by So Fresh She's Frisky | Cook It, Eat It
As you can see, roses are an inspiring addition to the creation of food. A feast for the eye, titillation for the romantic heart, nurture for the palate. Sooooo……let’s get cooking!
At the base of most rose recipes are the flower petals mixed into the food ingredients or made into simple syrups. Rose petal tinctures may also be used in cooking and for mixing drinks. For visual impact, use richly colored, jewel tone roses. For delicacy, use white or pale pink roses. Always pick the most fragrant, perfume scented roses.
by So Fresh She's Frisky | Do It, Like It, Old School
Standing in the middle of the kitchen, I close my eyes and inhale deeply. A not quite sweet, yet ripe and fragrantly layered juicy scent teases my nose, pulling me toward the stove. I lean over a large pot, blissfully sucking in every possible odor nuance of the bubbling purple-red liquid. My daughter is simmering freshly picked chokecherries. Lovely scent memories from my childhood rise up, enveloping me in the magic of these wild shrub berries.
by The Chef | Cook It, Do It
What could drive someone to thrust an unprotected hand into a beehive to scoop out a glob of insect regurgitation? Well the easy answer is it tastes good, was the world’s first sweetener and preservative, and has many medicinal uses. Because of honey’s elevated acidity and high sugar content it is an excellent preservative and absorbs flavors easily. Honey readily takes on the flavors of herbs, spices, fruit peels and even odd bits like garlic and chiles.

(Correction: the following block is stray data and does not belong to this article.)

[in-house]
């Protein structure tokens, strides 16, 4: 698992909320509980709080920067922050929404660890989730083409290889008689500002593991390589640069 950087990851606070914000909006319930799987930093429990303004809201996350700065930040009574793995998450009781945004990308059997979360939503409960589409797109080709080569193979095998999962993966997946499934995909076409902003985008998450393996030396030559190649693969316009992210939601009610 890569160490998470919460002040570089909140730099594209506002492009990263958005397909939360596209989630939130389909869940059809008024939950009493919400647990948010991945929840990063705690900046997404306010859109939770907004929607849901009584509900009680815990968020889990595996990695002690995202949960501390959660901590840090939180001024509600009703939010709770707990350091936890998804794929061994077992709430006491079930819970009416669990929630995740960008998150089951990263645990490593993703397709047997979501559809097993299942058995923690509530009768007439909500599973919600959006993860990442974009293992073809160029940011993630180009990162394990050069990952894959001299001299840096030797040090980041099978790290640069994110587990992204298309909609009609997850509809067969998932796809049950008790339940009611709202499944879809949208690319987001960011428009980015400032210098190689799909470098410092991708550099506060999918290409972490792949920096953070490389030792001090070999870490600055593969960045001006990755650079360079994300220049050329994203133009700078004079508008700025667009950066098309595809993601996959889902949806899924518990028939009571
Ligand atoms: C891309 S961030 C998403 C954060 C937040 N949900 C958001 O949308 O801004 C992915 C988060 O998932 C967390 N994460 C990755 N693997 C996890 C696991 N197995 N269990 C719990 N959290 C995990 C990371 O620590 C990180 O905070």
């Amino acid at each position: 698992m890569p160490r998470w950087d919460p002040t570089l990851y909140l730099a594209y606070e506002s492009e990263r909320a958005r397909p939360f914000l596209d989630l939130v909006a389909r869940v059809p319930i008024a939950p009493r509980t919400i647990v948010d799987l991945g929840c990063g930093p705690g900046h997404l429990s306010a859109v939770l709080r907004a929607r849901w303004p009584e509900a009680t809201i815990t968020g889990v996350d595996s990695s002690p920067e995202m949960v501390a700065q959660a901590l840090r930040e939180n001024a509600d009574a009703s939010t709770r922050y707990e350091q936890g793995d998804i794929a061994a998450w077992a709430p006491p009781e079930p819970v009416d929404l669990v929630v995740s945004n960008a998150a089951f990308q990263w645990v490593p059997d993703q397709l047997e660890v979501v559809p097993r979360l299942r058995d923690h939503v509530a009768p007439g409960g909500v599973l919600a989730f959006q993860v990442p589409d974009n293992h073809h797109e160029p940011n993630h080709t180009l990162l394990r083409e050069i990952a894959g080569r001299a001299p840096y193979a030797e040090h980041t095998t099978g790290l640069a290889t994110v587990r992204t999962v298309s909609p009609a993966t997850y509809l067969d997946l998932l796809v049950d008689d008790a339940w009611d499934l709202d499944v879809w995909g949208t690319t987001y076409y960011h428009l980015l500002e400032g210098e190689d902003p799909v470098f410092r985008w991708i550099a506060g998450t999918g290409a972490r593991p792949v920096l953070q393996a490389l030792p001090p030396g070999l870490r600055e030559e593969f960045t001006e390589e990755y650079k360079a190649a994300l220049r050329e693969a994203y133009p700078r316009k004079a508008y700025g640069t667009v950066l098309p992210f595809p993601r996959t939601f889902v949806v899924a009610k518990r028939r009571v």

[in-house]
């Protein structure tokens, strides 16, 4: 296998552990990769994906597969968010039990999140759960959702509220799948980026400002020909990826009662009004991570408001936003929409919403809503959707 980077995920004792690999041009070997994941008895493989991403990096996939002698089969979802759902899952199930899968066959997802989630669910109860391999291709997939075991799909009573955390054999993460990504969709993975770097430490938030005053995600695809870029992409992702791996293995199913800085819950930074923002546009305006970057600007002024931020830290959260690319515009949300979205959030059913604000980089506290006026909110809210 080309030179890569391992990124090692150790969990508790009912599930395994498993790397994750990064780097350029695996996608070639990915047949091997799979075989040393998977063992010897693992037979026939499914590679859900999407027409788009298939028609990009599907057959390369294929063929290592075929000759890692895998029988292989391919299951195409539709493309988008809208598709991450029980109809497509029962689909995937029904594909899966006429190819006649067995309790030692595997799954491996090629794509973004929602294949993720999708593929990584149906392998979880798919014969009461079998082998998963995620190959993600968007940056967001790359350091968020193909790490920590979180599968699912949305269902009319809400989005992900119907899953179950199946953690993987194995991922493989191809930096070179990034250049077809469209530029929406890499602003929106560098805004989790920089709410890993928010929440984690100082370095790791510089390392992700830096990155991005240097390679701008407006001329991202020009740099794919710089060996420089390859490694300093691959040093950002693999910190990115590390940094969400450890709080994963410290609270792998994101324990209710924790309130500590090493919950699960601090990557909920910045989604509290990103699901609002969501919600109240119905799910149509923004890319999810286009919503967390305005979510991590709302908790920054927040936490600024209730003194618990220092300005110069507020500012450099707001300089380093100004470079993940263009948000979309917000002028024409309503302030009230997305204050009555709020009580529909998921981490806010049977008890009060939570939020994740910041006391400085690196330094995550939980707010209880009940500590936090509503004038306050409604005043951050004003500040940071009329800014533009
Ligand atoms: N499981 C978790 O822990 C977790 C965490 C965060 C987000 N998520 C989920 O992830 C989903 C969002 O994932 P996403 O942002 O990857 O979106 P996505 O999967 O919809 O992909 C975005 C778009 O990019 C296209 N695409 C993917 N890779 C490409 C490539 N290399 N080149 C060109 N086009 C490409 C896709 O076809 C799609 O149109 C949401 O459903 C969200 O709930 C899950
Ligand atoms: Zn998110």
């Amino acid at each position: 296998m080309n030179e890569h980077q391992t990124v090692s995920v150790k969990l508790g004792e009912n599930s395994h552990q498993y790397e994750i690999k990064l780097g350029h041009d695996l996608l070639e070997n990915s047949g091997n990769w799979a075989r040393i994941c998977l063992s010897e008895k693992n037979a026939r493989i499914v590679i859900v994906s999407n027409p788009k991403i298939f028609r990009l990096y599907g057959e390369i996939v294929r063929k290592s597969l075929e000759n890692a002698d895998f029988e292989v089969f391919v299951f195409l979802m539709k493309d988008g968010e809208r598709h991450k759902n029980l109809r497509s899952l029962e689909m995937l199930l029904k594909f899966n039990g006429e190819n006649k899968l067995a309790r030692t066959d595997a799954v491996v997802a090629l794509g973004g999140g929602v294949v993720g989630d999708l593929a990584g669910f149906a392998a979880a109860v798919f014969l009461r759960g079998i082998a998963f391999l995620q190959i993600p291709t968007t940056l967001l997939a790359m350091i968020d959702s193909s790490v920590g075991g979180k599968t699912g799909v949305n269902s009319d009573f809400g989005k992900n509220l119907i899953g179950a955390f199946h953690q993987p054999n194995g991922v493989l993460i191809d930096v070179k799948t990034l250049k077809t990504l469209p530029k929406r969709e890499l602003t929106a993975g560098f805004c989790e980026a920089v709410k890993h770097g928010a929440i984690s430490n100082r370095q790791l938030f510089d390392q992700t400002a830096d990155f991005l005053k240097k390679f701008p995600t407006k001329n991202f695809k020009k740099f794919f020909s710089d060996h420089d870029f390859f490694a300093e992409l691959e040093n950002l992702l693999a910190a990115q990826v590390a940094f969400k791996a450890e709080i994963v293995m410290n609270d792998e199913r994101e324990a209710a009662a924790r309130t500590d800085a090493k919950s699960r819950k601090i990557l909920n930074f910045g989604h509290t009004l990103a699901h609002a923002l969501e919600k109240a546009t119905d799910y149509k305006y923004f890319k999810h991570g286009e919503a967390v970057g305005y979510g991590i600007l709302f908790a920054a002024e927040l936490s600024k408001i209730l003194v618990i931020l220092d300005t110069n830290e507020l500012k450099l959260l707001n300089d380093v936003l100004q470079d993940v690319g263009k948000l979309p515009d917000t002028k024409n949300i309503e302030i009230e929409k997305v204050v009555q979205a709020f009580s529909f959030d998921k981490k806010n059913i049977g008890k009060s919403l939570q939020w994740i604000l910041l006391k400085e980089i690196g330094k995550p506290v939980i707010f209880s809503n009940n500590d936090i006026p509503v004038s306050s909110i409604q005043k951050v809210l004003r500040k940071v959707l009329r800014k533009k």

by The Restaurant Widow | Drink It, Survive It
Editor’s Note: The only reason this recipe is found in the “Survive It” category is because the author attempted to light herself on fire, Michael Jackson style, in the process of making it. Management does not recommend leaning over a simmering pot of ANYTHING sitting on a gas stove if (A) you have long hair (B) its not in a ponytail and (C) you are not a cast member of Jackass I, Jackass 2, or Jackass 3D.
by The Restaurant Widow | Drink It
My first experience with flowers as food came when I was a child. A local gift shop carried ridiculously overpriced tins of French candy in such flavors as lavender, violet and rose. Fascinated by not only the ornate and gorgeously packaged sweets but the idea of flower-flavored candy as well, I saved up my allowance for weeks to buy one. Each egg-shaped hard candy was perfumed and flowery, not overly sweet, and had one solitary anise seed located in the center. I quickly devoured all the contents. I’m not sure anything even made it home.